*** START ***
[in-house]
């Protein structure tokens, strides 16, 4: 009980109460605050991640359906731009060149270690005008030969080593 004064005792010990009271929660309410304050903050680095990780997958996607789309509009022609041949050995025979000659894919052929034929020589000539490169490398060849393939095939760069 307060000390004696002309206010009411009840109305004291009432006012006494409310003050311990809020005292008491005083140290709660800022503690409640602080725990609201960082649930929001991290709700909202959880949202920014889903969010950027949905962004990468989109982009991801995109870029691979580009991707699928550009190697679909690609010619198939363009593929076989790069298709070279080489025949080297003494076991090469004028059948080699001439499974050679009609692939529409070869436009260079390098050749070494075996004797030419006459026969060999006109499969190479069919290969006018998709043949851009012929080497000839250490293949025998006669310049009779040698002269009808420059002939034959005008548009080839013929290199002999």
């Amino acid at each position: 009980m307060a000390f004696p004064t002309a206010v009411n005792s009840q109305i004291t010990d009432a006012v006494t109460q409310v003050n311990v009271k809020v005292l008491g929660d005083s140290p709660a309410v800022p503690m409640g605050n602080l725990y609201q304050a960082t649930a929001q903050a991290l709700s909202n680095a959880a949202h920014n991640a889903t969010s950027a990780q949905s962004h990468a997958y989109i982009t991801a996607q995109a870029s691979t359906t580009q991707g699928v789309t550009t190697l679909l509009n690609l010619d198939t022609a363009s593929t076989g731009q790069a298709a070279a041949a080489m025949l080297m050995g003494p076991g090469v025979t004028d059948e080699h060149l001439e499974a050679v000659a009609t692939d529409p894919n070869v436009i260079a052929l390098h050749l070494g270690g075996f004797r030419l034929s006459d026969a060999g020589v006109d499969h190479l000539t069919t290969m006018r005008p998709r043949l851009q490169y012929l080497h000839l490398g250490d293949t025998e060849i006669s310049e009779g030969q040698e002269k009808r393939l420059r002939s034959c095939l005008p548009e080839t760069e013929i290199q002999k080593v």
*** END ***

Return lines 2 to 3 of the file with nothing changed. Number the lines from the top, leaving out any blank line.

């Protein structure tokens, strides 16, 4: 009980109460605050991640359906731009060149270690005008030969080593 004064005792010990009271929660309410304050903050680095990780997958996607789309509009022609041949050995025979000659894919052929034929020589000539490169490398060849393939095939760069 307060000390004696002309206010009411009840109305004291009432006012006494409310003050311990809020005292008491005083140290709660800022503690409640602080725990609201960082649930929001991290709700909202959880949202920014889903969010950027949905962004990468989109982009991801995109870029691979580009991707699928550009190697679909690609010619198939363009593929076989790069298709070279080489025949080297003494076991090469004028059948080699001439499974050679009609692939529409070869436009260079390098050749070494075996004797030419006459026969060999006109499969190479069919290969006018998709043949851009012929080497000839250490293949025998006669310049009779040698002269009808420059002939034959005008548009080839013929290199002999």
């Amino acid at each position: 009980m307060a000390f004696p004064t002309a206010v009411n005792s009840q109305i004291t010990d009432a006012v006494t109460q409310v003050n311990v009271k809020v005292l008491g929660d005083s140290p709660a309410v800022p503690m409640g605050n602080l725990y609201q304050a960082t649930a929001q903050a991290l709700s909202n680095a959880a949202h920014n991640a889903t969010s950027a990780q949905s962004h990468a997958y989109i982009t991801a996607q995109a870029s691979t359906t580009q991707g699928v789309t550009t190697l679909l509009n690609l010619d198939t022609a363009s593929t076989g731009q790069a298709a070279a041949a080489m025949l080297m050995g003494p076991g090469v025979t004028d059948e080699h060149l001439e499974a050679v000659a009609t692939d529409p894919n070869v436009i260079a052929l390098h050749l070494g270690g075996f004797r030419l034929s006459d026969a060999g020589v006109d499969h190479l000539t069919t290969m006018r005008p998709r043949l851009q490169y012929l080497h000839l490398g250490d293949t025998e060849i006669s310049e009779g030969q040698e002269k009808r393939l420059r002939s034959c095939l005008p548009e080839t760069e013929i290199q002999k080593v």